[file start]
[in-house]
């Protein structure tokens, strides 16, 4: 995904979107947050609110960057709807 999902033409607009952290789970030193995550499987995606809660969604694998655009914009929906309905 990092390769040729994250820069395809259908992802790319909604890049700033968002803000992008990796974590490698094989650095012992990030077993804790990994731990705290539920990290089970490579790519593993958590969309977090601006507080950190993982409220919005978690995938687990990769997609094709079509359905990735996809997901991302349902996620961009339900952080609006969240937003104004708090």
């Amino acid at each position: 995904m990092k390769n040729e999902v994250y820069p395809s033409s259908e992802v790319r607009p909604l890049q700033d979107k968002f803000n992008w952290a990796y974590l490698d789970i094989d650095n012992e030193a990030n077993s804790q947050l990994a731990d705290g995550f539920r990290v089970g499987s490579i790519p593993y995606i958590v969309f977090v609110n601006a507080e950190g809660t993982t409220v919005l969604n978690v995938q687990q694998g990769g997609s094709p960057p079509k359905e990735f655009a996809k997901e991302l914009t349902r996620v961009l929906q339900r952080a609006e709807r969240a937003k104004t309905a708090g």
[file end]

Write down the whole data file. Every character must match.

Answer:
[in-house]
């Protein structure tokens, strides 16, 4: 995904979107947050609110960057709807 999902033409607009952290789970030193995550499987995606809660969604694998655009914009929906309905 990092390769040729994250820069395809259908992802790319909604890049700033968002803000992008990796974590490698094989650095012992990030077993804790990994731990705290539920990290089970490579790519593993958590969309977090601006507080950190993982409220919005978690995938687990990769997609094709079509359905990735996809997901991302349902996620961009339900952080609006969240937003104004708090």
């Amino acid at each position: 995904m990092k390769n040729e999902v994250y820069p395809s033409s259908e992802v790319r607009p909604l890049q700033d979107k968002f803000n992008w952290a990796y974590l490698d789970i094989d650095n012992e030193a990030n077993s804790q947050l990994a731990d705290g995550f539920r990290v089970g499987s490579i790519p593993y995606i958590v969309f977090v609110n601006a507080e950190g809660t993982t409220v919005l969604n978690v995938q687990q694998g990769g997609s094709p960057p079509k359905e990735f655009a996809k997901e991302l914009t349902r996620v961009l929906q339900r952080a609006e709807r969240a937003k104004t309905a708090g």